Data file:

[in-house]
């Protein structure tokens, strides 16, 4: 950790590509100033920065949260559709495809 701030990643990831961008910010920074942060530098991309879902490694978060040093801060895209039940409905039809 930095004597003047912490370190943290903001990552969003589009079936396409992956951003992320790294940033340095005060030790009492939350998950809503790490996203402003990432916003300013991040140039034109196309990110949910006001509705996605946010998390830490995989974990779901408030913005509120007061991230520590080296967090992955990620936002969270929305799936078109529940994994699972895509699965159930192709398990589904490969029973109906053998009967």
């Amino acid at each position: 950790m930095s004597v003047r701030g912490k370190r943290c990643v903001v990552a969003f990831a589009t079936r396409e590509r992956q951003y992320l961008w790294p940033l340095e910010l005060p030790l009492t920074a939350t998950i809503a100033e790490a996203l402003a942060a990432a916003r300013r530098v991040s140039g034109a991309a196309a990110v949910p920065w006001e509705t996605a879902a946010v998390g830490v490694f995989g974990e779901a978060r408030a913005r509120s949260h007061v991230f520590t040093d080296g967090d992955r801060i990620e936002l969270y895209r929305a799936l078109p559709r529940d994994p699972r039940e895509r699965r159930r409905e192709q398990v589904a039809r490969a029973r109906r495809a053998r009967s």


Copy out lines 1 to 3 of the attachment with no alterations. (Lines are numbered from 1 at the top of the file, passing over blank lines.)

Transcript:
[in-house]
């Protein structure tokens, strides 16, 4: 950790590509100033920065949260559709495809 701030990643990831961008910010920074942060530098991309879902490694978060040093801060895209039940409905039809 930095004597003047912490370190943290903001990552969003589009079936396409992956951003992320790294940033340095005060030790009492939350998950809503790490996203402003990432916003300013991040140039034109196309990110949910006001509705996605946010998390830490995989974990779901408030913005509120007061991230520590080296967090992955990620936002969270929305799936078109529940994994699972895509699965159930192709398990589904490969029973109906053998009967």
């Amino acid at each position: 950790m930095s004597v003047r701030g912490k370190r943290c990643v903001v990552a969003f990831a589009t079936r396409e590509r992956q951003y992320l961008w790294p940033l340095e910010l005060p030790l009492t920074a939350t998950i809503a100033e790490a996203l402003a942060a990432a916003r300013r530098v991040s140039g034109a991309a196309a990110v949910p920065w006001e509705t996605a879902a946010v998390g830490v490694f995989g974990e779901a978060r408030a913005r509120s949260h007061v991230f520590t040093d080296g967090d992955r801060i990620e936002l969270y895209r929305a799936l078109p559709r529940d994994p699972r039940e895509r699965r159930r409905e192709q398990v589904a039809r490969a029973r109906r495809a053998r009967s």